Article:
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Re: Turning GNU into a bottom-up organization


From: Brandon Invergo
Subject: Re: Turning GNU into a bottom-up organization
Date: Sat, 26 Oct 2019 15:19:56 +0100
User-agent: Evolution 3.34.1

On Mon, 2019-10-21 at 17:08 +0200, Mark Wielaard wrote:
> In practice GNU already is mostly a bottom-up organization, where the
> GNU hackers that do the actual work shape the project, but it would be
> nice to make it more formally so.

As I have already described to you and the others elsewhere, this is a false
depiction of how GNU is organized.  I'll copy the text below as a reminder.

The main message of that original text was that if you are genuinely worried
about GNU there is a ton of stuff that you can do today, no revolution
necessary.  However, the general problem is that everyone is more interested in
talking about the future of GNU than doing the actual work to keep it alive
today.

Also, Richard has already stated that he will not enact any radical changes, so
this discussion is moot anyway.

What I wrote previously:
-----
I keep seeing the comment (including on the wider web) that GNU is
nothing more than a bunch of packages with maintainers and, somewhere
floating in the ether above them, rms.  As a result, the perception is
that GNU is somehow organizationally undefined.

While package maintainers undoubtedly comprise the bulk of formal
volunteers to the GNU project, saying that they are the entirety outside
of rms is disrespectful to the hard work put in by all the volunteers
that help the good ship GNU keep afloat through other means.

Off the top of my head:

gnueval: They tirelessly evaluate all of the software that gets offered
to GNU.  This is a long and arduous process for each package.

gnueval-security: They evaluate any particular security-related matters
in new software offered to GNU.  Again, this can be a lot of work.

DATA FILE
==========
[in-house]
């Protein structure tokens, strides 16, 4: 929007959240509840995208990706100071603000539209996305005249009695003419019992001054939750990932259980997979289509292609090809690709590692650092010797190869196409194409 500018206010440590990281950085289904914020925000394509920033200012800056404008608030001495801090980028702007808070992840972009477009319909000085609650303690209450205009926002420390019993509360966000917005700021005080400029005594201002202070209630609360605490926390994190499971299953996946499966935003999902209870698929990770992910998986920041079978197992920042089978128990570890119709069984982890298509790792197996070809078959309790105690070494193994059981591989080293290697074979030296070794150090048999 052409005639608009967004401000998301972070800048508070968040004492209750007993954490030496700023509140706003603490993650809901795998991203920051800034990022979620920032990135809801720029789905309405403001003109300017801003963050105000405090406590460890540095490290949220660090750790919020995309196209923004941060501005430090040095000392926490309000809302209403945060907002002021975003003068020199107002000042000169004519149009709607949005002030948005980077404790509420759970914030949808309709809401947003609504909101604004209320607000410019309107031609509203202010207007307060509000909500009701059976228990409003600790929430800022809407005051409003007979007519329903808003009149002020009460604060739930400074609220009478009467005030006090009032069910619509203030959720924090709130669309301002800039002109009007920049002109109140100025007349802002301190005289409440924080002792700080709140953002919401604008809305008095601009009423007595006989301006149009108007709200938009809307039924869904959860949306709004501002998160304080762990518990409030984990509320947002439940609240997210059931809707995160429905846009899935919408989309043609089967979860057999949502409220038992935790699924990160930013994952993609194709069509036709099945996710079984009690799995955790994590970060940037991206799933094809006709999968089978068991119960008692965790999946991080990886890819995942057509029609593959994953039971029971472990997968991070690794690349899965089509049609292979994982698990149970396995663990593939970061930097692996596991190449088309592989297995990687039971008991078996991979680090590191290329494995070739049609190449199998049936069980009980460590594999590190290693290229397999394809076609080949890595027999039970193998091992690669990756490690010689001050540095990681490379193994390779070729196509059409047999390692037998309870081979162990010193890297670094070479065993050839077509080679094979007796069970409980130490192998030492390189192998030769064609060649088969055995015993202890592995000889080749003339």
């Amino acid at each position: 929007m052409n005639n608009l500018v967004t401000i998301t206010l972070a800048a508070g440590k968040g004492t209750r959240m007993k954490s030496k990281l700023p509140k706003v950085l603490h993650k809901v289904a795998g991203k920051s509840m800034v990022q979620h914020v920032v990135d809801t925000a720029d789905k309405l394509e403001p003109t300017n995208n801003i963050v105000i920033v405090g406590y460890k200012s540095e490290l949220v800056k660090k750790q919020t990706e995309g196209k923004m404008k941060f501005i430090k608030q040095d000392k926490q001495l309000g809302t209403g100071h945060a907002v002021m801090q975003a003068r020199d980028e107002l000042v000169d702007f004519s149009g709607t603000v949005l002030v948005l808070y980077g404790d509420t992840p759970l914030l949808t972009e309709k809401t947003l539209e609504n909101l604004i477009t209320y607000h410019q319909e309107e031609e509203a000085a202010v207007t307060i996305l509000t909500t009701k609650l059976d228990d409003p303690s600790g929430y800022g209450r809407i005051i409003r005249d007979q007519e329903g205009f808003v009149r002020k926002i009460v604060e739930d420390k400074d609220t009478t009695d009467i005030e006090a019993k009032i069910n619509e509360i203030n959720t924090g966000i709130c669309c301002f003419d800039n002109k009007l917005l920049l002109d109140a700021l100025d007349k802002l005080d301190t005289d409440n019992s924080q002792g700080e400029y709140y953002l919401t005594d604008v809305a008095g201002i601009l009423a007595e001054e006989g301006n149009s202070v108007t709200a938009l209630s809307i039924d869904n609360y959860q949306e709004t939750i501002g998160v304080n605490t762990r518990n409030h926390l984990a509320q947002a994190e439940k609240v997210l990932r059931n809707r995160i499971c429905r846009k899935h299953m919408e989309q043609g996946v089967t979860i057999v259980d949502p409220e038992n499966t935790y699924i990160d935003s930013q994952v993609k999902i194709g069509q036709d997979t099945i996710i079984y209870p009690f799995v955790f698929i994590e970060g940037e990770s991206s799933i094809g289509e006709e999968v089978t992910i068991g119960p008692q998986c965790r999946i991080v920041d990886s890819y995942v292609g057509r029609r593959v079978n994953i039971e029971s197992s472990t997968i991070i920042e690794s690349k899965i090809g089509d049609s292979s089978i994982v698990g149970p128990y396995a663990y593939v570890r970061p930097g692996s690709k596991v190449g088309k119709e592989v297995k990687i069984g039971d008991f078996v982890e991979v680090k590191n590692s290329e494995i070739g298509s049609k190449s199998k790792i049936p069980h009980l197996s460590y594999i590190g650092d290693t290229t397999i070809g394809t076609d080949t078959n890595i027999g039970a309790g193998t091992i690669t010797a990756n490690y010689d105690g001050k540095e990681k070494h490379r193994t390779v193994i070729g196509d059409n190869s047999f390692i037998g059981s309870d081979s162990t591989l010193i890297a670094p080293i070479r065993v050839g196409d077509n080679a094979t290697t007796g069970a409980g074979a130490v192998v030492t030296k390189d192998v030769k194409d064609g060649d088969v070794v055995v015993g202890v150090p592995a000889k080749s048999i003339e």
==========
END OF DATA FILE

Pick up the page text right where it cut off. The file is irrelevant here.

gnu-advisory: They handle difficult and sensitive cases of conflict
within the project.  They often occasionally are given in-depth research
tasks by rms.  They must generally be on-hand for rms as needed.

address@hidden:  They handle appointing new co-maintainers, finding
new maintainers for packages when old maintainers step down, chasing
down maintainers of stale/moribund packages, diffusing conflicts,
monitoring the health of packages in general, keeping an eye on major
breaks from policy by packages (e.g. recommending non-free software),
and lots of other things that I'm forgetting at the moment.

webmasters: Obvious

Translators for gnu.org: Obvious

Savannah hackers: They keep a core part of our infrastructure running.
They also have to evaluate new non-GNU software that wishes to be hosted
on Savannah.  They interface with address@hidden to make sure that
maintainers are fully set up on Savannah to carry out their jobs.

GNU Education Team: They are working towards adoption of GNU & Free
Software in schools.

GNU Hacker Meeting organization: Generally done by whoever steps up to
organize in any given year, but someone needs to do it.

GSoC organization: As with GNU Hacker Meetings (but usually the same
people)

Yes, granted, in many cases those jobs are carried out by people who are
also maintainers, but the point is that there is much more to keeping
GNU running than just maintaining a collection of software packages.  I
don't expect people from outside of GNU to be aware of it but it would
be nice if maintainers didn't spread the impression that there is no
work going on in GNU other than software maintenance.

Unless perhaps all of that work happening in the background is going so
smoothly and the maintainers are able to focus so peacefully on their
own projects that it goes completely unnoticed and unappreciated? :)

Of course, if I told the 400+ maintainers just how much overlap there is
in volunteers between those various teams and how high the attrition
rate is due to burnout...





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